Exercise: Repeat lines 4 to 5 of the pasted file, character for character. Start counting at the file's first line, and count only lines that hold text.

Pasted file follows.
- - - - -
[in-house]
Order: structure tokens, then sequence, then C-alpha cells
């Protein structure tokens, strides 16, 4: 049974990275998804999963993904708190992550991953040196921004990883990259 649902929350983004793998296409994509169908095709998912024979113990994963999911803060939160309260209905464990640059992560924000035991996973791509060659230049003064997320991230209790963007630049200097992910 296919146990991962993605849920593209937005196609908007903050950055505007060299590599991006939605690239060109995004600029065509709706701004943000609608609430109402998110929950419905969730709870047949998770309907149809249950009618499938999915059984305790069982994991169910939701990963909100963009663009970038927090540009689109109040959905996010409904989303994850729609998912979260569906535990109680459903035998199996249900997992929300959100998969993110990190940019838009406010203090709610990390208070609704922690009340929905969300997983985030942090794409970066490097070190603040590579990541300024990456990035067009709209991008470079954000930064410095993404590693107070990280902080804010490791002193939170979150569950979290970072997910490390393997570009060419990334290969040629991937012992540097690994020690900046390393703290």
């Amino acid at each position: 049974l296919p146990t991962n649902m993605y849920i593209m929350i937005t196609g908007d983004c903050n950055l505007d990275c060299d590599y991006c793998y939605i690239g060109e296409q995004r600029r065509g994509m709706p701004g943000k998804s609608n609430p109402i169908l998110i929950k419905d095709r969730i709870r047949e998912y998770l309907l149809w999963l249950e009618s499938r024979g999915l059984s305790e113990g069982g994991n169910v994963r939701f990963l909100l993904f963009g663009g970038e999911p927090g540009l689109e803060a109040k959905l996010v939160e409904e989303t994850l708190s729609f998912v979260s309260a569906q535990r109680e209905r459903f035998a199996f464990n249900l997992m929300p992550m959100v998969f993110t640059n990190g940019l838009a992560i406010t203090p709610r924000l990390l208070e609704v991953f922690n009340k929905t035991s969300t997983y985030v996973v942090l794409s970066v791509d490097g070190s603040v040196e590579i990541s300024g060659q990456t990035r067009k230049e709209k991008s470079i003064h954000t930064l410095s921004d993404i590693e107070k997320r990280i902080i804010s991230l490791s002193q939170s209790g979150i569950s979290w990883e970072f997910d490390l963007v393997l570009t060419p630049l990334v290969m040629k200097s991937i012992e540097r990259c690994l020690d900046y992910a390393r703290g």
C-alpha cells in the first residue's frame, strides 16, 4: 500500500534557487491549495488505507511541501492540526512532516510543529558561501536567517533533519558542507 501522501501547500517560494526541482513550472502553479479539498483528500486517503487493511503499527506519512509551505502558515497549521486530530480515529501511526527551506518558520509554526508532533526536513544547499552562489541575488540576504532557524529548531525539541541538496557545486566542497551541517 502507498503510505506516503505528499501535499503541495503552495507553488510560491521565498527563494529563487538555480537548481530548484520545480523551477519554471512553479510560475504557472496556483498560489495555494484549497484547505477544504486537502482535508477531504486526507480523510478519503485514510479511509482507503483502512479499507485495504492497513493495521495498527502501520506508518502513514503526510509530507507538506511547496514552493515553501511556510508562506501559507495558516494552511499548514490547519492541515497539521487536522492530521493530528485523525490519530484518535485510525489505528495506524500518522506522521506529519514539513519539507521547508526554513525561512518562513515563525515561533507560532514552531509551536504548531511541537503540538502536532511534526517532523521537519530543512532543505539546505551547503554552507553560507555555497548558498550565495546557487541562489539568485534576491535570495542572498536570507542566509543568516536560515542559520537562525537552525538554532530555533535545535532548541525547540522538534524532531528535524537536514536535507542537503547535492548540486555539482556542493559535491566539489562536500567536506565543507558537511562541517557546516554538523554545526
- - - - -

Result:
């Amino acid at each position: 049974l296919p146990t991962n649902m993605y849920i593209m929350i937005t196609g908007d983004c903050n950055l505007d990275c060299d590599y991006c793998y939605i690239g060109e296409q995004r600029r065509g994509m709706p701004g943000k998804s609608n609430p109402i169908l998110i929950k419905d095709r969730i709870r047949e998912y998770l309907l149809w999963l249950e009618s499938r024979g999915l059984s305790e113990g069982g994991n169910v994963r939701f990963l909100l993904f963009g663009g970038e999911p927090g540009l689109e803060a109040k959905l996010v939160e409904e989303t994850l708190s729609f998912v979260s309260a569906q535990r109680e209905r459903f035998a199996f464990n249900l997992m929300p992550m959100v998969f993110t640059n990190g940019l838009a992560i406010t203090p709610r924000l990390l208070e609704v991953f922690n009340k929905t035991s969300t997983y985030v996973v942090l794409s970066v791509d490097g070190s603040v040196e590579i990541s300024g060659q990456t990035r067009k230049e709209k991008s470079i003064h954000t930064l410095s921004d993404i590693e107070k997320r990280i902080i804010s991230l490791s002193q939170s209790g979150i569950s979290w990883e970072f997910d490390l963007v393997l570009t060419p630049l990334v290969m040629k200097s991937i012992e540097r990259c690994l020690d900046y992910a390393r703290g």
C-alpha cells in the first residue's frame, strides 16, 4: 500500500534557487491549495488505507511541501492540526512532516510543529558561501536567517533533519558542507 501522501501547500517560494526541482513550472502553479479539498483528500486517503487493511503499527506519512509551505502558515497549521486530530480515529501511526527551506518558520509554526508532533526536513544547499552562489541575488540576504532557524529548531525539541541538496557545486566542497551541517 502507498503510505506516503505528499501535499503541495503552495507553488510560491521565498527563494529563487538555480537548481530548484520545480523551477519554471512553479510560475504557472496556483498560489495555494484549497484547505477544504486537502482535508477531504486526507480523510478519503485514510479511509482507503483502512479499507485495504492497513493495521495498527502501520506508518502513514503526510509530507507538506511547496514552493515553501511556510508562506501559507495558516494552511499548514490547519492541515497539521487536522492530521493530528485523525490519530484518535485510525489505528495506524500518522506522521506529519514539513519539507521547508526554513525561512518562513515563525515561533507560532514552531509551536504548531511541537503540538502536532511534526517532523521537519530543512532543505539546505551547503554552507553560507555555497548558498550565495546557487541562489539568485534576491535570495542572498536570507542566509543568516536560515542559520537562525537552525538554532530555533535545535532548541525547540522538534524532531528535524537536514536535507542537503547535492548540486555539482556542493559535491566539489562536500567536506565543507558537511562541517557546516554538523554545526